ACIAC aims to paint a brighter future for fine arts in Pakistan

Administration aiming to revive historic institute; achieve degree-awarding status in three years

Aftab Khan July 08, 2019

KARACHI: Art has to be nurtured to sustain. Who would understand this better than the Arts Council Institute of Arts and Crafts (ACIAC) that is teaching painting, pencil sketching, sculpting, calligraphy and graphics and textile designing to more than 200 students from low-income areas free of charge. In addition to tuition, the institute also bears the cost of art supplies that are undoubtedly expensive. Now, the administration has taken up the task to restore the historical status of the organisation.

ACIAC, the first official institute for fine arts in Pakistan, was established in 1964. For the next 55 years, it was nurtured by the most brilliant artists of the time including Faiz Ahmed Faiz and Zulfiqar Ali Bukhari. The first principle of the institute was Ali Imam. Renowned artists, Ahmed Parvez, Sadequain, Naheed Raza, Shakil Siddiqui, Nilofer Farrukh and Shakil Ismail, studied at the prestigious institute.
The gradual decline of its quality, and consequently prestige, began when the control of the institute shifted. During this time, many things associated with the institute, like paintings and records of its students, were moved to other places.

The vision

Renowned artist and the incumbent principal of the institute, Shahid Rassam, said that the institute provides all the art materials needed free of charge to its students. He added that while the institute is currently offering diploma programmes, it will begin offering degree programmes starting next year. The institute aims to establish itself as a university in the next three years.

According to Rassam, a society is known by its artists. He added that art is not just a skill but a proper form of study and a profession just like other professions such as medicine, engineering and others.
The principal said that apart from providing scholarships to deserving students, one of the major goals of the institute was to restore its historic status.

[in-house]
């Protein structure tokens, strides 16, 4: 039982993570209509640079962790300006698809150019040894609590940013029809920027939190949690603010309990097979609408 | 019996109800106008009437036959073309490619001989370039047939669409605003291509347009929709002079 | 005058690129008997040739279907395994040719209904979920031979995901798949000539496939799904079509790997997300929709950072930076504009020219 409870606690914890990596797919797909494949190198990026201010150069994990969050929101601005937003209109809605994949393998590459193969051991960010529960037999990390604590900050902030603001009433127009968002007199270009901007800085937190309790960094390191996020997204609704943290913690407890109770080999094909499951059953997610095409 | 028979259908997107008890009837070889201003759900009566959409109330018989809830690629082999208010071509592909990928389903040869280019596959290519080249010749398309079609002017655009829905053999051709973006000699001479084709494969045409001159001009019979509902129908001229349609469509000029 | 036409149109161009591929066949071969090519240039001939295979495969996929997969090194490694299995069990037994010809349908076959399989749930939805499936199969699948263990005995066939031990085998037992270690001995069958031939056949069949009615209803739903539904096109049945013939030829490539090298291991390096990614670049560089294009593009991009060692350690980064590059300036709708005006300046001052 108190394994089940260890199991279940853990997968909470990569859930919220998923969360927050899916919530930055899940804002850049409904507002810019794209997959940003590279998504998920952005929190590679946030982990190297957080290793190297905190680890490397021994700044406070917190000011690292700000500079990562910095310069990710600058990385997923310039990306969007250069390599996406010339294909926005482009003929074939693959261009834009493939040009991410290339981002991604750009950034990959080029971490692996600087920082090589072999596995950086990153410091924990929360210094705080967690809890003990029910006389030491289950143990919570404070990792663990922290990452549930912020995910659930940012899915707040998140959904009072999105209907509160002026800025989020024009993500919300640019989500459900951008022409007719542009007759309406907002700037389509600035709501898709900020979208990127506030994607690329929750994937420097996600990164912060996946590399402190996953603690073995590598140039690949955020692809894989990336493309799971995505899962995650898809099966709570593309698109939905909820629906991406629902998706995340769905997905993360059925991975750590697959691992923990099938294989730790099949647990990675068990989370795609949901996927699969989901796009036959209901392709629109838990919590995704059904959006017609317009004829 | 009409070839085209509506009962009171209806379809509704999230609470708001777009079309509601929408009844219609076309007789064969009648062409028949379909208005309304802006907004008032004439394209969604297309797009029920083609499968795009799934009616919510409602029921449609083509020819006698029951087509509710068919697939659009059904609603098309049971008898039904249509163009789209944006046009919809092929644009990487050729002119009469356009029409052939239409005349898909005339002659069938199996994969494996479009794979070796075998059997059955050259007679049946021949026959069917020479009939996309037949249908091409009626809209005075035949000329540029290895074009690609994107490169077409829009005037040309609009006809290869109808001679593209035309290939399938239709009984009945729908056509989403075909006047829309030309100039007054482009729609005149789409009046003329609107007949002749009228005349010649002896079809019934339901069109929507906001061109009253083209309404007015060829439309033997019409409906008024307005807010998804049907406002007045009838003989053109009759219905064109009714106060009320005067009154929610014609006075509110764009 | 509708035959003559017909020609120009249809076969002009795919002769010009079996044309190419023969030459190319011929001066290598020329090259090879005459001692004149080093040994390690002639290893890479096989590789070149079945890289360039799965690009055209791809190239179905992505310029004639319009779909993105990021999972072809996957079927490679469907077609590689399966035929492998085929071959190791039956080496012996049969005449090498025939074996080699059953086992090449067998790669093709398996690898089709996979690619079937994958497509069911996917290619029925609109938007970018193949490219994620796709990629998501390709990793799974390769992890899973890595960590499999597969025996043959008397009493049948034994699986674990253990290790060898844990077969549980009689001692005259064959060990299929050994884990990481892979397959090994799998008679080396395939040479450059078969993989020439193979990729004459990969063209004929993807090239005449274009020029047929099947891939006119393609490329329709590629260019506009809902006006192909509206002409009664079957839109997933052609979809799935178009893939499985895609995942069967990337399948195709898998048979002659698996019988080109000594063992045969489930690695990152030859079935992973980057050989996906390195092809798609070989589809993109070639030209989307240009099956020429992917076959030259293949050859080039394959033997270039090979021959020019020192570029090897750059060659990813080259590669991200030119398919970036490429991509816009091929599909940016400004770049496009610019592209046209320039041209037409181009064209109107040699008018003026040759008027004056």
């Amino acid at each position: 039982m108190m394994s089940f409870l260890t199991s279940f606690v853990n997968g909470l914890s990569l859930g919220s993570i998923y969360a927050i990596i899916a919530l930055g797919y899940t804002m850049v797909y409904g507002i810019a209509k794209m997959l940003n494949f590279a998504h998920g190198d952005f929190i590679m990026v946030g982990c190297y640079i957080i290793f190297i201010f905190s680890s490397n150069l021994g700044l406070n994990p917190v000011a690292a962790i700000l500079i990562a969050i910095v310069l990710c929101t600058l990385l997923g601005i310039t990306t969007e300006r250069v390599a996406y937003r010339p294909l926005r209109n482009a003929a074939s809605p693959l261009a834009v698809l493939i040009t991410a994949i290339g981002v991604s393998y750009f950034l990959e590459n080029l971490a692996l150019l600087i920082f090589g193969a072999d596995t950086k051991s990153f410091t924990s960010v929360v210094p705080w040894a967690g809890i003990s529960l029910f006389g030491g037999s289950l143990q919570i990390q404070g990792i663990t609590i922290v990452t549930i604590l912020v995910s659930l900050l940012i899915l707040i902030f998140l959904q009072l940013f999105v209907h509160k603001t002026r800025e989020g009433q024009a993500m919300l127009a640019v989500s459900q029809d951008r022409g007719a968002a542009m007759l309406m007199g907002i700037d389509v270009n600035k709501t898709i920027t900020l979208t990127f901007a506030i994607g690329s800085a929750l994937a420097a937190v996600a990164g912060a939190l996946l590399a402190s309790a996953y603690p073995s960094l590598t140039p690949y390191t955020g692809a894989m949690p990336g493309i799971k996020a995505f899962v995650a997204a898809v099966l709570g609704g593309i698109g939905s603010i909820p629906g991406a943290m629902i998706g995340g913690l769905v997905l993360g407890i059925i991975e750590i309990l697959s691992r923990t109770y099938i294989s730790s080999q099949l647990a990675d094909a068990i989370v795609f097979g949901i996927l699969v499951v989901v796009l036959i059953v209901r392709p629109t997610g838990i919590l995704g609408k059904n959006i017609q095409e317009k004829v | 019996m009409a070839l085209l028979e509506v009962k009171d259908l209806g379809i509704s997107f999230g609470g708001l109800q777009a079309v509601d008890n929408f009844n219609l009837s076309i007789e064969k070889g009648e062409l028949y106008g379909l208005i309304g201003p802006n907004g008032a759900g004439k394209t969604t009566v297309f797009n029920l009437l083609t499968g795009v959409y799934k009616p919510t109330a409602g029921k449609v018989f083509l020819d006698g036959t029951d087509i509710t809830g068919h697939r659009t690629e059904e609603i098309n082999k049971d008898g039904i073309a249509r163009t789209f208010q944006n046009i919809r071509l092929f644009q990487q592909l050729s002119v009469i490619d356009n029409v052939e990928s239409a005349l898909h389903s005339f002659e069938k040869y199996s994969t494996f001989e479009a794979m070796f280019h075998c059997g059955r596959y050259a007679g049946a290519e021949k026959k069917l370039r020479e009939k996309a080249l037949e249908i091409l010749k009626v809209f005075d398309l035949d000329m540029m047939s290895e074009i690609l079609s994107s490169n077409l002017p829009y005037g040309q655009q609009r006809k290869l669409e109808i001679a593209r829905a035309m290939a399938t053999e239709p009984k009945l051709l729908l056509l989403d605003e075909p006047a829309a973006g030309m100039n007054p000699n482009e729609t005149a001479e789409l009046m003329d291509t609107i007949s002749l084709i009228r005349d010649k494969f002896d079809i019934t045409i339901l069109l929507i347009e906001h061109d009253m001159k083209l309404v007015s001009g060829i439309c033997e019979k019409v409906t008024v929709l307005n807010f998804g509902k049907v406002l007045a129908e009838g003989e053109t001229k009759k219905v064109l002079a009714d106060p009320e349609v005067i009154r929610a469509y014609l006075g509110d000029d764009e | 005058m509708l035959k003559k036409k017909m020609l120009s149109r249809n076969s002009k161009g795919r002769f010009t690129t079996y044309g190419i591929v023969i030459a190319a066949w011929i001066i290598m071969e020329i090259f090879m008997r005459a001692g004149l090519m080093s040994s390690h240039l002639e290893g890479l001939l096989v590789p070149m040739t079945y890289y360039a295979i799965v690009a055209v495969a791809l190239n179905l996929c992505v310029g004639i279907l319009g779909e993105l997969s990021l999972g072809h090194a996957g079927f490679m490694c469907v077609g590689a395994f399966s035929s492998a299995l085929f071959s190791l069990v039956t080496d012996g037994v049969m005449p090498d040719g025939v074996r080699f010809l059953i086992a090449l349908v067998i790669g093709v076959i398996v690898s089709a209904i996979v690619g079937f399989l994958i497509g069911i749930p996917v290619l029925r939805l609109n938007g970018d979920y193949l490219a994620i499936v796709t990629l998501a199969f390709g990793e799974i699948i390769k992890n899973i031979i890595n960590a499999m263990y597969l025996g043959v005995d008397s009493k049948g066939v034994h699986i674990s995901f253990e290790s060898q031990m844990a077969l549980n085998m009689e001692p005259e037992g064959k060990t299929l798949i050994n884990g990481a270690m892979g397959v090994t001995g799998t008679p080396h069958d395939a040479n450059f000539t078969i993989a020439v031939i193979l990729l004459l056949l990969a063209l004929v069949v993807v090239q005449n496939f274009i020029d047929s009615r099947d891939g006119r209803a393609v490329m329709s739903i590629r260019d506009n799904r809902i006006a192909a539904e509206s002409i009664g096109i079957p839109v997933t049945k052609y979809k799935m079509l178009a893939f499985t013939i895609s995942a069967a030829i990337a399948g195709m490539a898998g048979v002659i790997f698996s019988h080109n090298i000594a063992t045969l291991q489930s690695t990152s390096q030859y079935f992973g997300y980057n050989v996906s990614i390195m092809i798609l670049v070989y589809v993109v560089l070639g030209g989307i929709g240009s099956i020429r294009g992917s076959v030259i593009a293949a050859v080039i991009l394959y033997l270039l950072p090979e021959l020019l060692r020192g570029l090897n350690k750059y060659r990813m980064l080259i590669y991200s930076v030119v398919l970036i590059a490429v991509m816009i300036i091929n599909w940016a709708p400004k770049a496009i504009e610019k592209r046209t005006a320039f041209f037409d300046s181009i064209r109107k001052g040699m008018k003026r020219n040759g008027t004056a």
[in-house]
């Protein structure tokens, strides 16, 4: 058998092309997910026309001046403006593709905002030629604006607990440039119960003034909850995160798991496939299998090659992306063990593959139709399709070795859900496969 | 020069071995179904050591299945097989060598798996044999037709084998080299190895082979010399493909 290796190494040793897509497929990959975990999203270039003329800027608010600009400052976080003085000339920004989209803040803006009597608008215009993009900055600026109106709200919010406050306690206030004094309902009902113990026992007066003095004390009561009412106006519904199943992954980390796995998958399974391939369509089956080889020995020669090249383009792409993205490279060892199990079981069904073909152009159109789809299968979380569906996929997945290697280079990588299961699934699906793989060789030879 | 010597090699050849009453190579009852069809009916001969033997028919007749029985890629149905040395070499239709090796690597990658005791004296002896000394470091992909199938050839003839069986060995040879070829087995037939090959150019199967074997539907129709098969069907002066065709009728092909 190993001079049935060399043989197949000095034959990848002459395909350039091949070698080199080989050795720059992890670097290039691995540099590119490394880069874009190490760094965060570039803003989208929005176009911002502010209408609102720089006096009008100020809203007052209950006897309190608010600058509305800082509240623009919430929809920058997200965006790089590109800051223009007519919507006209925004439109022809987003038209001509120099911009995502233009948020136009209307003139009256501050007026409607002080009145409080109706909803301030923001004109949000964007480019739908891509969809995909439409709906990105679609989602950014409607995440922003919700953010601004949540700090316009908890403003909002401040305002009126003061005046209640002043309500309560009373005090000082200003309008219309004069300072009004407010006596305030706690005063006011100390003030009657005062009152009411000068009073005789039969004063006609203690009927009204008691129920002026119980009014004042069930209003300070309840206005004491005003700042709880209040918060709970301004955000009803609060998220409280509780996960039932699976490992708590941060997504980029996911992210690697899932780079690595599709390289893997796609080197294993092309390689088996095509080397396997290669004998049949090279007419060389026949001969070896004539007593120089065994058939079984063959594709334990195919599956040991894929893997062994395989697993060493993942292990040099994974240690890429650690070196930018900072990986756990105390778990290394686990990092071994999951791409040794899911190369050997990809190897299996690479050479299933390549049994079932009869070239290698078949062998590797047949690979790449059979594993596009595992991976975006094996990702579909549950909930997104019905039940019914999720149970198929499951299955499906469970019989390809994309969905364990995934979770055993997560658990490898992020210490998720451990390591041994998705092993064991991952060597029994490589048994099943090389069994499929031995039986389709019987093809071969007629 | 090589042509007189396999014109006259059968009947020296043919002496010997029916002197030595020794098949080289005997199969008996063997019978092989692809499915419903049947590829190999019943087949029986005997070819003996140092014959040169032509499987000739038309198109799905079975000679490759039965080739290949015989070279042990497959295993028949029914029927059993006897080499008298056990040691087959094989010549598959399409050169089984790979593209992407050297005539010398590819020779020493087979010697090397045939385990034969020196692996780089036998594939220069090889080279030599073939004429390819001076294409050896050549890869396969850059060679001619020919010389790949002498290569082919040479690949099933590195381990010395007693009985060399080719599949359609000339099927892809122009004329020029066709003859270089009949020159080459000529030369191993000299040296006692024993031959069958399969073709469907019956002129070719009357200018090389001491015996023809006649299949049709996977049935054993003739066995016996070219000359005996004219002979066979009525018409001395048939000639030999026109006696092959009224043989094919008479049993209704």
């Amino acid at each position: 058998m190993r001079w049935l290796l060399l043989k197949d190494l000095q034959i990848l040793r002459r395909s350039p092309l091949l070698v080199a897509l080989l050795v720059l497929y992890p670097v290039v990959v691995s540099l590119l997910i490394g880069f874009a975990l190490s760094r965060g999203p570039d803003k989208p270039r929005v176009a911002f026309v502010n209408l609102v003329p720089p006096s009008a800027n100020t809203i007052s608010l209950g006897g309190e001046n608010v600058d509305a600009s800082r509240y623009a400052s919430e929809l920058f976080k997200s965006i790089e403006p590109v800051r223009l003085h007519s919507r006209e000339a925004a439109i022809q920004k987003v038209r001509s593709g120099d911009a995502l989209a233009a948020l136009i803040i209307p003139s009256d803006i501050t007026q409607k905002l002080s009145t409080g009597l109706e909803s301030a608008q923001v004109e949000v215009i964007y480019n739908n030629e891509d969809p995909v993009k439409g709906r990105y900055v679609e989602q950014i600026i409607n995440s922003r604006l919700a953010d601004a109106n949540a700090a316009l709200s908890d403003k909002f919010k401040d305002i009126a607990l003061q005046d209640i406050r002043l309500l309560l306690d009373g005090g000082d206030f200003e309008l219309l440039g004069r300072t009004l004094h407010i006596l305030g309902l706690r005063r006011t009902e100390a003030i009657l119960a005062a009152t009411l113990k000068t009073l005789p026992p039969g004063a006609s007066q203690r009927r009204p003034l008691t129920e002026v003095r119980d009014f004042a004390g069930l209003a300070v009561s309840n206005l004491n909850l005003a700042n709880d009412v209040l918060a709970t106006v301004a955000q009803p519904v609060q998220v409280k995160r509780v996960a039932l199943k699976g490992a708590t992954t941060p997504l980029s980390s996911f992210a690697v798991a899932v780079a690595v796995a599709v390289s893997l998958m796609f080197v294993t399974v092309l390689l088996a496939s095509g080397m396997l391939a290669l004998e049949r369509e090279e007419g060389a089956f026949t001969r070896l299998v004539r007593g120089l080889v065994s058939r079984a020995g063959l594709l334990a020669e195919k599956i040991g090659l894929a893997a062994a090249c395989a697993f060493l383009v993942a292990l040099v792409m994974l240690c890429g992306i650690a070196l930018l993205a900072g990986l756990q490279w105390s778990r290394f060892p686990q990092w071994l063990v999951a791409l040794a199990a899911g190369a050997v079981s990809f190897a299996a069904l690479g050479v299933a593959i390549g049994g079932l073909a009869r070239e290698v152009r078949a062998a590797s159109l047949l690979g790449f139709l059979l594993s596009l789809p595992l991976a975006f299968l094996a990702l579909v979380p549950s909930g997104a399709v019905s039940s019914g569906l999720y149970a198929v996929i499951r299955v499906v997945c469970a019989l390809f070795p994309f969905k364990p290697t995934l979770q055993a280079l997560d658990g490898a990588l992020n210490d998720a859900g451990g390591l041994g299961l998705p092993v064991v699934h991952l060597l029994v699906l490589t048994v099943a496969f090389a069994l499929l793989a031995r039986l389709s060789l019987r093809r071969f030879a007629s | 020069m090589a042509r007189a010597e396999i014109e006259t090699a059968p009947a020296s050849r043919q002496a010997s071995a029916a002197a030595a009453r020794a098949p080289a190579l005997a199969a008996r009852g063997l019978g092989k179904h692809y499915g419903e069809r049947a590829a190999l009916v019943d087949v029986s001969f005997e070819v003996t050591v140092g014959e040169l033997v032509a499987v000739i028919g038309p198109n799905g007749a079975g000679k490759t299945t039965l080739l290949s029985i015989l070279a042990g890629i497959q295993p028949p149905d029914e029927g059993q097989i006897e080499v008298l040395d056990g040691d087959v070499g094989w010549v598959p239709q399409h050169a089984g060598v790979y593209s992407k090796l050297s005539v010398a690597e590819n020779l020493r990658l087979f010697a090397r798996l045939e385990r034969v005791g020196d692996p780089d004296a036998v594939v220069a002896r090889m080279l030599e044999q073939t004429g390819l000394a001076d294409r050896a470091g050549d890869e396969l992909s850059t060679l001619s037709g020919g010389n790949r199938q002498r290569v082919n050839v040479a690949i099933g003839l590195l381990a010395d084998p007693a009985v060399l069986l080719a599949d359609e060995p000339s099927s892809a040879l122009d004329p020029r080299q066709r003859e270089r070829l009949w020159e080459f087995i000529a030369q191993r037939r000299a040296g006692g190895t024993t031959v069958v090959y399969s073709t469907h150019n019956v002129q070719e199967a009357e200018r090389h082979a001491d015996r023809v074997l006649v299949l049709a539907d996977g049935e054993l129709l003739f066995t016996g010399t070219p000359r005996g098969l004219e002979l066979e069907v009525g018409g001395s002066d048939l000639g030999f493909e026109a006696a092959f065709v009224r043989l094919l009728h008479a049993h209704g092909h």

Recognising deserving students

Anyone entering the institute, located above the Ahmed Parvez Gallery at Arts Council, will find many students seated on the floors, behind glass or concrete walls holding brushes and pencils against canvasses. They are residents of areas like Lyari, Landhi, Surjani Town, New Karachi, etc. and have proven themselves worthy of the scholarships they have been given.

The gold medallist for the year, Jawad Baloch, hails from Lyari where he used to work at a painter's shop. While he used to earn a mere Rs800 per week there, he realised his talent in art. His father is serving as a peon in Pakistan Railways and had it not been for ACIAC, studying fine arts may have remained a dream. The institute recognised his talents and helped him polish his skills.

There are many youngsters who share a similar story. Raza Haider, a resident of Aram Bagh, is also a student at ACIAC. His father fills forms outside the passport office. Ramsha is a resident of New Karachi and her father is a librarian. Similarly, Behzad is also a student and his father works at an embroidery shop in Laloo Khait.
In fact, Rassam himself spent his life in poverty and distress. He shared that his circumstances were no different from the circumstances of these children. His mother used to stitch clothes to earn money and he had to struggle a lot for his passion for art. He had to collect pennies for three years before he could buy his first set of colours.

Above and beyond

The institute also recognises the importance of grooming its students. To this end, they offer courses to learn and improve English and Urdu.

Additionally, ACIAC is introducing exchange programmes in collaboration with Iran, China, British Council, Illinois Francis, Goethe Institute and the United States of America. Rassam shared that they were demanding that government scholarships be offered through ACIAC.

The institute also plans to introduce another programme for hearing and speech impaired persons.

According to Rasam, creating links with the industry is also important and the institute has also worked on this front. The students make use of these links and join various media houses and advertising companies once they've graduated.

Restoring the institute

ACIAC was an independent institute before, but after a long struggle in which the Arts Council won the court case, the council managed to bring it under its umbrella. Now, sponsored by some generous people, efforts are being made to revive the institute. To this end, a board has been established comprising Ishrat Husain, Shaukat Tarin, Marjorie Husain and Anwar Maqsood.

It is hoped that once more, the arts will find a home at ACIAC.


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